Vocational Rehabilitation Employment Outcomes and Interagency Collaboration for Youth with Disabilities
2017-10-28T00:00:00Z (GMT) by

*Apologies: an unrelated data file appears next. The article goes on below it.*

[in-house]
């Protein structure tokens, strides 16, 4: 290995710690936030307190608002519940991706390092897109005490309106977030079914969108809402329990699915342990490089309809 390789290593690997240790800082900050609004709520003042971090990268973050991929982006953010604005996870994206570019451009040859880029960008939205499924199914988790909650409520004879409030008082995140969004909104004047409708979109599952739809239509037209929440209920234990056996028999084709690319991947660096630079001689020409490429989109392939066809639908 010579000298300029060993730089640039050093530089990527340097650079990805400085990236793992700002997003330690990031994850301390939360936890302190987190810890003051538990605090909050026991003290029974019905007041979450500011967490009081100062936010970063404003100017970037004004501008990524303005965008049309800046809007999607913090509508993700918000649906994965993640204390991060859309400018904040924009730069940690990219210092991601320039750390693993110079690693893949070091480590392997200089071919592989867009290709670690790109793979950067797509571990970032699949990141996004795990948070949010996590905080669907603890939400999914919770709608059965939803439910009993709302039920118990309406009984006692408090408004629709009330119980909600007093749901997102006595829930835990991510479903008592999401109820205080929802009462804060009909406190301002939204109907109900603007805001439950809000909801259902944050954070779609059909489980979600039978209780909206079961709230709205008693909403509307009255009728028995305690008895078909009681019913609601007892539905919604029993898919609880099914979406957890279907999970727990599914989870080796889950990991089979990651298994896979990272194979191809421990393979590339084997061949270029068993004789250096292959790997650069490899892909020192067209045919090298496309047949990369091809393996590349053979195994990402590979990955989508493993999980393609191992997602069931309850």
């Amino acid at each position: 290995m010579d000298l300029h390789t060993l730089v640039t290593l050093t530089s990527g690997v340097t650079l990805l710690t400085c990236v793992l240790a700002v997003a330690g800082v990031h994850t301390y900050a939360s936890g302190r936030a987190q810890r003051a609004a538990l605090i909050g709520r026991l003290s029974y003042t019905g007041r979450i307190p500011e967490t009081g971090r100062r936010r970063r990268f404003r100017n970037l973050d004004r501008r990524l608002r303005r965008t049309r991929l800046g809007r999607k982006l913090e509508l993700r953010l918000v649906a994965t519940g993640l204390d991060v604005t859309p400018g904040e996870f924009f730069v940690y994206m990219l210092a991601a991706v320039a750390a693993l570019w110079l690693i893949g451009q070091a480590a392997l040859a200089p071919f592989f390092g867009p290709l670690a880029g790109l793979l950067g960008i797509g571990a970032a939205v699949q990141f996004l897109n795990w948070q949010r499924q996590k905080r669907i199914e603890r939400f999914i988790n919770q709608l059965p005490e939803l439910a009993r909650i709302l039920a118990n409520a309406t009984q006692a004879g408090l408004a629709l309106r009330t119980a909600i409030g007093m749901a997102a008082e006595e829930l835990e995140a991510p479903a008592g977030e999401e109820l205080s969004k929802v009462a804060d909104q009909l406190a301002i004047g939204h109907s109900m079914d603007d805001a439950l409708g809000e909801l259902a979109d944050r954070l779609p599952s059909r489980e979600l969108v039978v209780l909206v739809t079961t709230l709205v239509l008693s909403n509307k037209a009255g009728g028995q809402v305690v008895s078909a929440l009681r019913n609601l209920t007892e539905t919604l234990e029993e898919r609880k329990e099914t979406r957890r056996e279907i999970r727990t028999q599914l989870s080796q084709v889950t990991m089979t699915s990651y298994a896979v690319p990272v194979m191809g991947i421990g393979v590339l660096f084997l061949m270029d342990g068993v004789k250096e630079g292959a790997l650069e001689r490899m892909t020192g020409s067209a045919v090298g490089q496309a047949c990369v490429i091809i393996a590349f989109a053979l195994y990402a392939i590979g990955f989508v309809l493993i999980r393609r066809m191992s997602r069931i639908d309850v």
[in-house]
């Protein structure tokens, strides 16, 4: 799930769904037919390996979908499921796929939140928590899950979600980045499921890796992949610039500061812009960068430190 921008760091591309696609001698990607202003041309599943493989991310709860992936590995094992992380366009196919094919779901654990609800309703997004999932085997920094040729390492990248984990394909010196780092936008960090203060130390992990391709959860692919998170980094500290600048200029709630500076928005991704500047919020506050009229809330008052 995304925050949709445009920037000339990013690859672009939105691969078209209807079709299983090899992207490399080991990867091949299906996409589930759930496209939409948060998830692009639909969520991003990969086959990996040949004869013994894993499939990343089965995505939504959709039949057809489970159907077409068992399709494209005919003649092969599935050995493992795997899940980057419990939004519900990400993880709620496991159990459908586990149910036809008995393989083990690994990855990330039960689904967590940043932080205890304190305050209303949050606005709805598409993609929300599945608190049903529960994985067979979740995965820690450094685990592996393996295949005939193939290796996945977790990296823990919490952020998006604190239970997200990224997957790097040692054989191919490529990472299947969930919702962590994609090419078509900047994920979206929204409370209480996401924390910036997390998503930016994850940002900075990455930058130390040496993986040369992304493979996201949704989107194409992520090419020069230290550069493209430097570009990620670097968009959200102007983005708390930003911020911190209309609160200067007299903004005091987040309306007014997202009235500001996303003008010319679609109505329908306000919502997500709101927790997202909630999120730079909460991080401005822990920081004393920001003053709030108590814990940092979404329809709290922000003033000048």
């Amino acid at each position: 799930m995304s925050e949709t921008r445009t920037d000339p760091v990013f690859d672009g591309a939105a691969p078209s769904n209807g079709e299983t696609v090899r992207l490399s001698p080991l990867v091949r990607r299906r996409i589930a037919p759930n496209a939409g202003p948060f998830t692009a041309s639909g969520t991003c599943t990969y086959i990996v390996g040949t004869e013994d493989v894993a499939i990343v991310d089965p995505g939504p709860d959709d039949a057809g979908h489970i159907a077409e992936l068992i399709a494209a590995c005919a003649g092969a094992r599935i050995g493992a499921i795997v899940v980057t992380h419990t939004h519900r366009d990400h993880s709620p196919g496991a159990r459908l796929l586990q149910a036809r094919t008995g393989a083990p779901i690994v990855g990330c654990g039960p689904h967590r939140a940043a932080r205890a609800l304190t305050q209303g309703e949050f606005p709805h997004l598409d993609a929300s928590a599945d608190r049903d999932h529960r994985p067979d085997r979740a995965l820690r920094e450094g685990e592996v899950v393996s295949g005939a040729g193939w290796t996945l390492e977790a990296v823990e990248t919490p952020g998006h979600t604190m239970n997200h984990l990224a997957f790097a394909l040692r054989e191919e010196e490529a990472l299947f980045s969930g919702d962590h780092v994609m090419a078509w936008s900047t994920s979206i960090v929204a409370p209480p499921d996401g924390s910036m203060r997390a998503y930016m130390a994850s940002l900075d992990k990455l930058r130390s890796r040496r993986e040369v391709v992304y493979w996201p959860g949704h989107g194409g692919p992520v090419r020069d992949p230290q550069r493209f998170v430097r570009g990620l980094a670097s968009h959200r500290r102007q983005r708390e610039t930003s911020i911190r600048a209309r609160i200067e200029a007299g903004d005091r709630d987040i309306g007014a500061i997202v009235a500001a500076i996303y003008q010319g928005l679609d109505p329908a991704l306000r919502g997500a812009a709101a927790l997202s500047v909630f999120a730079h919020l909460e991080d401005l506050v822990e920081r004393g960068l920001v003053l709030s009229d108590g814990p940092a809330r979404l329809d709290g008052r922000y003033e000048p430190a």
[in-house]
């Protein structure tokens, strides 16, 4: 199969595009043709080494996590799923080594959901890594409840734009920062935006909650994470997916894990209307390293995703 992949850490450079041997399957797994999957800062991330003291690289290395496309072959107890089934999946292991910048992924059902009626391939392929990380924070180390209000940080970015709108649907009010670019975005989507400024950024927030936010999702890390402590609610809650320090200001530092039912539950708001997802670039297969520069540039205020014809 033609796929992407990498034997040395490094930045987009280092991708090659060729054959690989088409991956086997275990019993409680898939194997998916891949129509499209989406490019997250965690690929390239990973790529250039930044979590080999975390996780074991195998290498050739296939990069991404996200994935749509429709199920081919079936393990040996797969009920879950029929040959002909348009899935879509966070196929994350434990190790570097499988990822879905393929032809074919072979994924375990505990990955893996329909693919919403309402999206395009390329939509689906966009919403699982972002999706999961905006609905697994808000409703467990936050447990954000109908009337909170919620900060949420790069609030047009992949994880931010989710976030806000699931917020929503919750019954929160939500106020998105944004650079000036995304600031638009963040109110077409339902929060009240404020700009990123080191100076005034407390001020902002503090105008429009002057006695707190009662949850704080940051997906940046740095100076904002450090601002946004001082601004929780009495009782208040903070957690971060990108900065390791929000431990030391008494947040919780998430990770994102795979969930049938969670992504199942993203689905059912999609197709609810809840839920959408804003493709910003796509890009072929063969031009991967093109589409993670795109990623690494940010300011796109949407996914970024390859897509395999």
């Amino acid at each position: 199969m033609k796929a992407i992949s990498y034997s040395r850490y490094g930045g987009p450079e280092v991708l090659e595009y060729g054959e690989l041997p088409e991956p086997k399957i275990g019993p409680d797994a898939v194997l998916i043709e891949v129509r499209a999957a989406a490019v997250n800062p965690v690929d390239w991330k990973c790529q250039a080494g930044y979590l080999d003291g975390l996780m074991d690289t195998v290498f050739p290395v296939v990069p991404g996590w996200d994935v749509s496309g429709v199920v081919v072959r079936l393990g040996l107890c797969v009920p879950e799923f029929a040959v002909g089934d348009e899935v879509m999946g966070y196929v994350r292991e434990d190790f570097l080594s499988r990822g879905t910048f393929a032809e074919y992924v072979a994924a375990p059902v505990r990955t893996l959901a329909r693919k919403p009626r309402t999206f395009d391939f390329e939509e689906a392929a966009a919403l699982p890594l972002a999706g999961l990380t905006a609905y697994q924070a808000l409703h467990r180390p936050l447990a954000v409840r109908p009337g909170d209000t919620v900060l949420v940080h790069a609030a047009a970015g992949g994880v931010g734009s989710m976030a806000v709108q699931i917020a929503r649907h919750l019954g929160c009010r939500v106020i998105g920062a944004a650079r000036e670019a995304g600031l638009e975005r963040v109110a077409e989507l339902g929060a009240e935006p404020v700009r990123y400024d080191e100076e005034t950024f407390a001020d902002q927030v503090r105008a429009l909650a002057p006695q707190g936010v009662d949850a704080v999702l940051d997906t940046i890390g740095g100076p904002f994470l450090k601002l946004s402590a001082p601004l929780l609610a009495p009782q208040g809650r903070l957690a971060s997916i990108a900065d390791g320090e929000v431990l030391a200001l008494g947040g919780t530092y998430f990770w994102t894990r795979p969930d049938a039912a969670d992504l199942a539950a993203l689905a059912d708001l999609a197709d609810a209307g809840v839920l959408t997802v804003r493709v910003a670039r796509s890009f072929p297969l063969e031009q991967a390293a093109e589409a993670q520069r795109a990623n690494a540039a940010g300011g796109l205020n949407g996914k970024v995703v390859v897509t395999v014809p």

This study examines post-school outcomes of youth with disabilities that were served by the Illinois vocational rehabilitation (VR) agency while in Chicago Public Schools (CPS) through a mixed methodology research design. In order to understand how outcomes differ among the study population, a large-scale dataset of the employment outcomes of these youth with disabilities was analyzed based on demographic variables and services received (N=4,731). In addition, semi-structured interviews were conducted to expand on the results of the quantitative data analysis with CPS transition specialists (n=2), Division of Rehabilitation Services administrators (n=2), VR transition counselors (n=2), and University of Illinois at Chicago interagency collaboration facilitators’ (n=2). Lastly, the perspectives of these stakeholders were examined to understand the interagency collaboration initiative’s affect on the employment outcomes of youth with disabilities. Results revealed individual and systemic challenges in supporting youth with disabilities transitioning to adulthood. Employment outcomes were worse for females, African American youth, and youth with mental disabilities. In contrast, males, Latino(a) youth, and youth with intellectual/developmental disabilities fared well in the VR system. Further, the analysis of the VR status progression system showed that few students were receiving services and more than half of students were eligible but did not receive any services. Conversely, students were more likely to have a successful employment outcome when they received vocational rehabilitation and guidance, job placement services, or job search assistance. Study results suggest eight key themes for youth with disabilities transitioning from CPS services to VR services. In relation to the employment outcomes of youth with disabilities: (1) family involvement and support; (2) resources, opportunities, and services; (3) community and agency supports; and (4) systemic barriers emerged. Themes for the interagency collaboration partnership included: (1) basic requirements of interagency collaboration; (2) systemic challenges; (3) the current partnership; and (4) future partnership goals. As a result of this research, implications for practice, policy, and research were developed. Within practice and policy, implications for the education system, vocational rehabilitation agency, and interagency collaboration were suggested. Major study implications identified include the necessity for continuing education for vocational rehabilitation professionals, the creation of a policies and procedures manual for serving youth with disabilities, and stakeholder unification around the vision and future evolution of the interagency collaboration partnership in order to benefit youth with disabilities transitioning to adulthood.